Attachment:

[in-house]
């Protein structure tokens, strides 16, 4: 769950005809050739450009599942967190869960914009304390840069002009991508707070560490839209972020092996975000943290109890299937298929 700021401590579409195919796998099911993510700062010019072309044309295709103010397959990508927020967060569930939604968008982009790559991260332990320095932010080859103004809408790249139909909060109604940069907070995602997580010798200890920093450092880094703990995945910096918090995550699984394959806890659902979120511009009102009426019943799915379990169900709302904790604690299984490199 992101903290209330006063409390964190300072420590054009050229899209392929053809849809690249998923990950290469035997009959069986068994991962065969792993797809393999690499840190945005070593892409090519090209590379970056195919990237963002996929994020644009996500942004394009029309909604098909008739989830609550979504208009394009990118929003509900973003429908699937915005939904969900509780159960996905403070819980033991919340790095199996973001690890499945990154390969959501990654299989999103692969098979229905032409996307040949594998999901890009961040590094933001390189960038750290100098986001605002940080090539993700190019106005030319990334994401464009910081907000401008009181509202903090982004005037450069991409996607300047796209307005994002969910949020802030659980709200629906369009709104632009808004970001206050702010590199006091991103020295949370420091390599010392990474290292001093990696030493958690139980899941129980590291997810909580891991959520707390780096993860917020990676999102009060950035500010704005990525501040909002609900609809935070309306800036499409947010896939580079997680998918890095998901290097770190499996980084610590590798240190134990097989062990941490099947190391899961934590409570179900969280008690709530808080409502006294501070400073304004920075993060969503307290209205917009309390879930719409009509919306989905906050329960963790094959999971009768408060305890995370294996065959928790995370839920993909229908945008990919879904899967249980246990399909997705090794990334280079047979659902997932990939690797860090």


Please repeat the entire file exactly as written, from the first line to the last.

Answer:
[in-house]
């Protein structure tokens, strides 16, 4: 769950005809050739450009599942967190869960914009304390840069002009991508707070560490839209972020092996975000943290109890299937298929 700021401590579409195919796998099911993510700062010019072309044309295709103010397959990508927020967060569930939604968008982009790559991260332990320095932010080859103004809408790249139909909060109604940069907070995602997580010798200890920093450092880094703990995945910096918090995550699984394959806890659902979120511009009102009426019943799915379990169900709302904790604690299984490199 992101903290209330006063409390964190300072420590054009050229899209392929053809849809690249998923990950290469035997009959069986068994991962065969792993797809393999690499840190945005070593892409090519090209590379970056195919990237963002996929994020644009996500942004394009029309909604098909008739989830609550979504208009394009990118929003509900973003429908699937915005939904969900509780159960996905403070819980033991919340790095199996973001690890499945990154390969959501990654299989999103692969098979229905032409996307040949594998999901890009961040590094933001390189960038750290100098986001605002940080090539993700190019106005030319990334994401464009910081907000401008009181509202903090982004005037450069991409996607300047796209307005994002969910949020802030659980709200629906369009709104632009808004970001206050702010590199006091991103020295949370420091390599010392990474290292001093990696030493958690139980899941129980590291997810909580891991959520707390780096993860917020990676999102009060950035500010704005990525501040909002609900609809935070309306800036499409947010896939580079997680998918890095998901290097770190499996980084610590590798240190134990097989062990941490099947190391899961934590409570179900969280008690709530808080409502006294501070400073304004920075993060969503307290209205917009309390879930719409009509919306989905906050329960963790094959999971009768408060305890995370294996065959928790995370839920993909229908945008990919879904899967249980246990399909997705090794990334280079047979659902997932990939690797860090």